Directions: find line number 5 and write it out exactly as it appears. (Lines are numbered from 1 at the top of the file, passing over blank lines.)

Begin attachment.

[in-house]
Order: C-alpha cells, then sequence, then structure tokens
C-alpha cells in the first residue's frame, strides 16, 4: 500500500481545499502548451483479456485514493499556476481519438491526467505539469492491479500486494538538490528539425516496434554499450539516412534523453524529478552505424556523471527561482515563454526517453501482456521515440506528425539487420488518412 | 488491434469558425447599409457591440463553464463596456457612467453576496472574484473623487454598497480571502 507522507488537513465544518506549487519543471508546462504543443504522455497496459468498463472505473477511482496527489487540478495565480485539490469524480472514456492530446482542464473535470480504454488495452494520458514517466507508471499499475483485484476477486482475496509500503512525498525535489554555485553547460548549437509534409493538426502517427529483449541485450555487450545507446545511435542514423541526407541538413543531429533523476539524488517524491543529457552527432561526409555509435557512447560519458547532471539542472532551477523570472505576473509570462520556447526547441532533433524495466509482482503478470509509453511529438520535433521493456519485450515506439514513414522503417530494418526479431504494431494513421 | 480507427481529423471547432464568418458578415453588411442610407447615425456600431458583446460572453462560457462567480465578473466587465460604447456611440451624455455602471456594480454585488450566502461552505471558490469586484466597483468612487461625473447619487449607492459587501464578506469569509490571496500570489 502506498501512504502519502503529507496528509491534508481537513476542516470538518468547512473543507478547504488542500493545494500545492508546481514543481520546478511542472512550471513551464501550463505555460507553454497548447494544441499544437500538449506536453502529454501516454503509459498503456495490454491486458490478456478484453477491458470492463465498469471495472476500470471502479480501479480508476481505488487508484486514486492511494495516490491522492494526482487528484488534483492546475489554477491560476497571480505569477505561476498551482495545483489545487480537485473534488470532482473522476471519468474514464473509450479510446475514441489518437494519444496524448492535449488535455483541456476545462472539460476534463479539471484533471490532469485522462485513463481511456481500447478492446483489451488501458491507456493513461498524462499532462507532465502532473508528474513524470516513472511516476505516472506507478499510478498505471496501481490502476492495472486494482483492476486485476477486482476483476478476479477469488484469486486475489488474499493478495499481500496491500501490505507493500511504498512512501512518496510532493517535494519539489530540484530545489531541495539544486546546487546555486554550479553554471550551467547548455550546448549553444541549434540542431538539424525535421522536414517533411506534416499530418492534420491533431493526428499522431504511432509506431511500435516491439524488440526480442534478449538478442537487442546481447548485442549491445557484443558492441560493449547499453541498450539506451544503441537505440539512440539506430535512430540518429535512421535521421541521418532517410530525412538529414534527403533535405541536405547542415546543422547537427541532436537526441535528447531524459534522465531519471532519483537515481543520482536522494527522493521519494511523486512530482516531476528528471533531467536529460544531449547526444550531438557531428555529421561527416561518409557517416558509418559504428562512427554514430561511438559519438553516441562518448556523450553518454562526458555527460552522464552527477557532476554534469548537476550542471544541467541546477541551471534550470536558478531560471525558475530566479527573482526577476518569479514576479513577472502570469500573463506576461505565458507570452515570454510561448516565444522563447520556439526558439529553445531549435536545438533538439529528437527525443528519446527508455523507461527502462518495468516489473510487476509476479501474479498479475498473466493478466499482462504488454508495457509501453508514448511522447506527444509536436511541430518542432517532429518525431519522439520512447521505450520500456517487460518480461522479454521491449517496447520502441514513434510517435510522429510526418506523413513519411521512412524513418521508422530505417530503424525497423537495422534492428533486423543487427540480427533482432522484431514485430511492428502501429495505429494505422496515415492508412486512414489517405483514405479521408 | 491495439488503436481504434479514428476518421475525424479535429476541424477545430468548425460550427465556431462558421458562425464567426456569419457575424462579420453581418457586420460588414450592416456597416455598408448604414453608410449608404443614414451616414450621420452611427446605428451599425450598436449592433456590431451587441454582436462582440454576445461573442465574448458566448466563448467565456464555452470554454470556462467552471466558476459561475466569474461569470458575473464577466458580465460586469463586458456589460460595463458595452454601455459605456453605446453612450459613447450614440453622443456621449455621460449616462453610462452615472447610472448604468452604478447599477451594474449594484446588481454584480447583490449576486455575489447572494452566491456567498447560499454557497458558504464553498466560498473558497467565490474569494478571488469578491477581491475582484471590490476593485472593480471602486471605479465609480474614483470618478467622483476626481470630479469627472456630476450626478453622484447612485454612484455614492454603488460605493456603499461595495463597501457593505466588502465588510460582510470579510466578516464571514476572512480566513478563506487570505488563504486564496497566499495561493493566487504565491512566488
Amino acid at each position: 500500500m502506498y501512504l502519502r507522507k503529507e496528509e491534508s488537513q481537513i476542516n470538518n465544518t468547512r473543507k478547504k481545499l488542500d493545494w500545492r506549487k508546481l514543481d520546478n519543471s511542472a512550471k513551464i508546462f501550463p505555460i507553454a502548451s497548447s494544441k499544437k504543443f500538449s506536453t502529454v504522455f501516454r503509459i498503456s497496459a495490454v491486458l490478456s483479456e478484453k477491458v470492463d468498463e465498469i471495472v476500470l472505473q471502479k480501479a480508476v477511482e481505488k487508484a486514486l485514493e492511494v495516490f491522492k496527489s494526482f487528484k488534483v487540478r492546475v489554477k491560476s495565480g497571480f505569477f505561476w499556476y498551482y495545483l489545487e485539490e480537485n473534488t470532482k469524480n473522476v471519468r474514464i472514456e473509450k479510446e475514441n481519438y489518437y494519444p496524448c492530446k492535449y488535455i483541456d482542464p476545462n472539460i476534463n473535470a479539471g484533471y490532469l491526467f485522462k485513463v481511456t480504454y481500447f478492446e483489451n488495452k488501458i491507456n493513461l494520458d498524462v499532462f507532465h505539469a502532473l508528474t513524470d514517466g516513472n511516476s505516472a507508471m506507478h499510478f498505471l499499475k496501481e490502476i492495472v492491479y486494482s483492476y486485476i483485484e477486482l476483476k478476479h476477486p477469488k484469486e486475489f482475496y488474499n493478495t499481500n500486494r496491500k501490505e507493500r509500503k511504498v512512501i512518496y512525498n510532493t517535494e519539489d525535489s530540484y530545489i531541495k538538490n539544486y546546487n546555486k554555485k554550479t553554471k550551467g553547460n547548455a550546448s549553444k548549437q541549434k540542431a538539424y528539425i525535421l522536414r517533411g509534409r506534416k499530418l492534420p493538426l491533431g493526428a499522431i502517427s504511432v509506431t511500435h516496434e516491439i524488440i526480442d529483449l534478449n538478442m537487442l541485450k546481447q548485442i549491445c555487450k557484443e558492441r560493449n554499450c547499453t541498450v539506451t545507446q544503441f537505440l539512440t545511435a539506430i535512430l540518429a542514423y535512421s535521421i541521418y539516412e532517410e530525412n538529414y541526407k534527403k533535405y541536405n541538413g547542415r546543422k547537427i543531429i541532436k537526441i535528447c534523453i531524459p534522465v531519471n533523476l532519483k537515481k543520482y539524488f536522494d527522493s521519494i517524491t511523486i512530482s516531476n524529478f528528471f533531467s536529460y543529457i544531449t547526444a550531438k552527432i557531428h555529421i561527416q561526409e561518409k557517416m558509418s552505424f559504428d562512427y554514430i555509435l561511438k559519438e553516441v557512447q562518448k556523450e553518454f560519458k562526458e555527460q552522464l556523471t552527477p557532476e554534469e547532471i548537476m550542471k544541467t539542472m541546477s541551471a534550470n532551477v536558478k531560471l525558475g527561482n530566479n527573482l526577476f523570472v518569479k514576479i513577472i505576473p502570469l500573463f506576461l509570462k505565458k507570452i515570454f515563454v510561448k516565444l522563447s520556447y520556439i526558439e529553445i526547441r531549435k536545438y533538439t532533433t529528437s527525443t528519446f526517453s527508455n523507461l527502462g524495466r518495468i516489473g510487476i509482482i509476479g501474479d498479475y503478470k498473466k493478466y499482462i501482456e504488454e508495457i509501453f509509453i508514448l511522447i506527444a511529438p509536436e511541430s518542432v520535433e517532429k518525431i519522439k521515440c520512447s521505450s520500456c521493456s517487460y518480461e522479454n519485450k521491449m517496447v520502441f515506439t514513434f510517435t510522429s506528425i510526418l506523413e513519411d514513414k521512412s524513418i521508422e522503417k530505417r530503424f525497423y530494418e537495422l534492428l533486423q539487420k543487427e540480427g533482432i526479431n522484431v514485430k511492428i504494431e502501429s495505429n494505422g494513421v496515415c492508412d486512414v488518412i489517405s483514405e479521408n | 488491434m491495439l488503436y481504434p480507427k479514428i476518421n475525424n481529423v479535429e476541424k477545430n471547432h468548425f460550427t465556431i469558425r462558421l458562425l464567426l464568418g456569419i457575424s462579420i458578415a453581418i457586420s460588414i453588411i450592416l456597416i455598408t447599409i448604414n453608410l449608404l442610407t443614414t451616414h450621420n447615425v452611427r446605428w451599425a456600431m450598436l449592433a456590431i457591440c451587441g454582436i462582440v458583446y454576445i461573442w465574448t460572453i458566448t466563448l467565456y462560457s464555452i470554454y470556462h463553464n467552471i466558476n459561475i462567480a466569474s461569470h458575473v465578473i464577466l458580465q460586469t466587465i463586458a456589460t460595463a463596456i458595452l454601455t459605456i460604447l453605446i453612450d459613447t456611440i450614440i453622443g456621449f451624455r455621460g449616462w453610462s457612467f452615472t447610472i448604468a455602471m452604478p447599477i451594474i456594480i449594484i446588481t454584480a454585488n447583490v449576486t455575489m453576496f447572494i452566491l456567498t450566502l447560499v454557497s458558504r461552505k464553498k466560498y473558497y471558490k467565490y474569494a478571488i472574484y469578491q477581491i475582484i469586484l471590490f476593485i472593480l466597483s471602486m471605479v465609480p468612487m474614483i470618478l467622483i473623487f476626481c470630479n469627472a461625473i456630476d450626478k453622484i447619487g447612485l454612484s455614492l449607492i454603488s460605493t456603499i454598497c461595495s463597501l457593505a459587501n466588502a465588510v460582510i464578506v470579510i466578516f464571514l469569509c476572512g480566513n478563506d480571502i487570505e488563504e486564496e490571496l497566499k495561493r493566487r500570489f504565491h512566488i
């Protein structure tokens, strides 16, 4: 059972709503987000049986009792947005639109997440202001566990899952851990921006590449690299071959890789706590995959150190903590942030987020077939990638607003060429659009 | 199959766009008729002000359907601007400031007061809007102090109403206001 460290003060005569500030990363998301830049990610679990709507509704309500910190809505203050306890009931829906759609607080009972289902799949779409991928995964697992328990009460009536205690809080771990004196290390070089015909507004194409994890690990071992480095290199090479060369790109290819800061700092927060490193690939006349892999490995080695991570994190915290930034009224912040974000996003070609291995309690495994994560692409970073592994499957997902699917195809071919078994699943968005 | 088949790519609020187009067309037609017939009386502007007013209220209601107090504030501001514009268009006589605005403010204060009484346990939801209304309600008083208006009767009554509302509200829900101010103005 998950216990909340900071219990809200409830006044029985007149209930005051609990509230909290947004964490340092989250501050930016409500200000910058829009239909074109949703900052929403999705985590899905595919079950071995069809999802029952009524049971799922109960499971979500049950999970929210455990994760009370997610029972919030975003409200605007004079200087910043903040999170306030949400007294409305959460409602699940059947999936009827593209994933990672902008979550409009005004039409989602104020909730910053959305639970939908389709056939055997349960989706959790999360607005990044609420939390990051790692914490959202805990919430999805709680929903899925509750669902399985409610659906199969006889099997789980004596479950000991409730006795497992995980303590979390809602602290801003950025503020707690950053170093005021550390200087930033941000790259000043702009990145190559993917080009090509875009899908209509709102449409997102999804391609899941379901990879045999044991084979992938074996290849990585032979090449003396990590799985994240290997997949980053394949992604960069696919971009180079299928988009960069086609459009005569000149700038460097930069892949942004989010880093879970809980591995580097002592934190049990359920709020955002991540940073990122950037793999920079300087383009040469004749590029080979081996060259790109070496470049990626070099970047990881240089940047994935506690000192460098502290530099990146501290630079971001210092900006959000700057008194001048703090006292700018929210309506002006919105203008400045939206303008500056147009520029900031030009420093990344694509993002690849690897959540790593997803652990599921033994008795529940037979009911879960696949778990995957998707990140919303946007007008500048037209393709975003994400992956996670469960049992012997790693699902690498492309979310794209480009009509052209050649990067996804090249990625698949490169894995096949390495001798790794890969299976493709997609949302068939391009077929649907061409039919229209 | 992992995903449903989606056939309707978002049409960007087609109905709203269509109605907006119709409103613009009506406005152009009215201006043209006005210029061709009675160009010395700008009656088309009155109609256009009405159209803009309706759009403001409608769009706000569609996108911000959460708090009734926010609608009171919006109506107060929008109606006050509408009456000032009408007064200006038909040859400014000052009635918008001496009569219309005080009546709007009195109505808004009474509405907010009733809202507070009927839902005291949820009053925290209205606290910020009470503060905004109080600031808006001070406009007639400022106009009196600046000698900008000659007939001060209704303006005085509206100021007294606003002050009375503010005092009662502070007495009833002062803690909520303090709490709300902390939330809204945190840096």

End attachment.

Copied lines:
């Protein structure tokens, strides 16, 4: 059972709503987000049986009792947005639109997440202001566990899952851990921006590449690299071959890789706590995959150190903590942030987020077939990638607003060429659009 | 199959766009008729002000359907601007400031007061809007102090109403206001 460290003060005569500030990363998301830049990610679990709507509704309500910190809505203050306890009931829906759609607080009972289902799949779409991928995964697992328990009460009536205690809080771990004196290390070089015909507004194409994890690990071992480095290199090479060369790109290819800061700092927060490193690939006349892999490995080695991570994190915290930034009224912040974000996003070609291995309690495994994560692409970073592994499957997902699917195809071919078994699943968005 | 088949790519609020187009067309037609017939009386502007007013209220209601107090504030501001514009268009006589605005403010204060009484346990939801209304309600008083208006009767009554509302509200829900101010103005 998950216990909340900071219990809200409830006044029985007149209930005051609990509230909290947004964490340092989250501050930016409500200000910058829009239909074109949703900052929403999705985590899905595919079950071995069809999802029952009524049971799922109960499971979500049950999970929210455990994760009370997610029972919030975003409200605007004079200087910043903040999170306030949400007294409305959460409602699940059947999936009827593209994933990672902008979550409009005004039409989602104020909730910053959305639970939908389709056939055997349960989706959790999360607005990044609420939390990051790692914490959202805990919430999805709680929903899925509750669902399985409610659906199969006889099997789980004596479950000991409730006795497992995980303590979390809602602290801003950025503020707690950053170093005021550390200087930033941000790259000043702009990145190559993917080009090509875009899908209509709102449409997102999804391609899941379901990879045999044991084979992938074996290849990585032979090449003396990590799985994240290997997949980053394949992604960069696919971009180079299928988009960069086609459009005569000149700038460097930069892949942004989010880093879970809980591995580097002592934190049990359920709020955002991540940073990122950037793999920079300087383009040469004749590029080979081996060259790109070496470049990626070099970047990881240089940047994935506690000192460098502290530099990146501290630079971001210092900006959000700057008194001048703090006292700018929210309506002006919105203008400045939206303008500056147009520029900031030009420093990344694509993002690849690897959540790593997803652990599921033994008795529940037979009911879960696949778990995957998707990140919303946007007008500048037209393709975003994400992956996670469960049992012997790693699902690498492309979310794209480009009509052209050649990067996804090249990625698949490169894995096949390495001798790794890969299976493709997609949302068939391009077929649907061409039919229209 | 992992995903449903989606056939309707978002049409960007087609109905709203269509109605907006119709409103613009009506406005152009009215201006043209006005210029061709009675160009010395700008009656088309009155109609256009009405159209803009309706759009403001409608769009706000569609996108911000959460708090009734926010609608009171919006109506107060929008109606006050509408009456000032009408007064200006038909040859400014000052009635918008001496009569219309005080009546709007009195109505808004009474509405907010009733809202507070009927839902005291949820009053925290209205606290910020009470503060905004109080600031808006001070406009007639400022106009009196600046000698900008000659007939001060209704303006005085509206100021007294606003002050009375503010005092009662502070007495009833002062803690909520303090709490709300902390939330809204945190840096």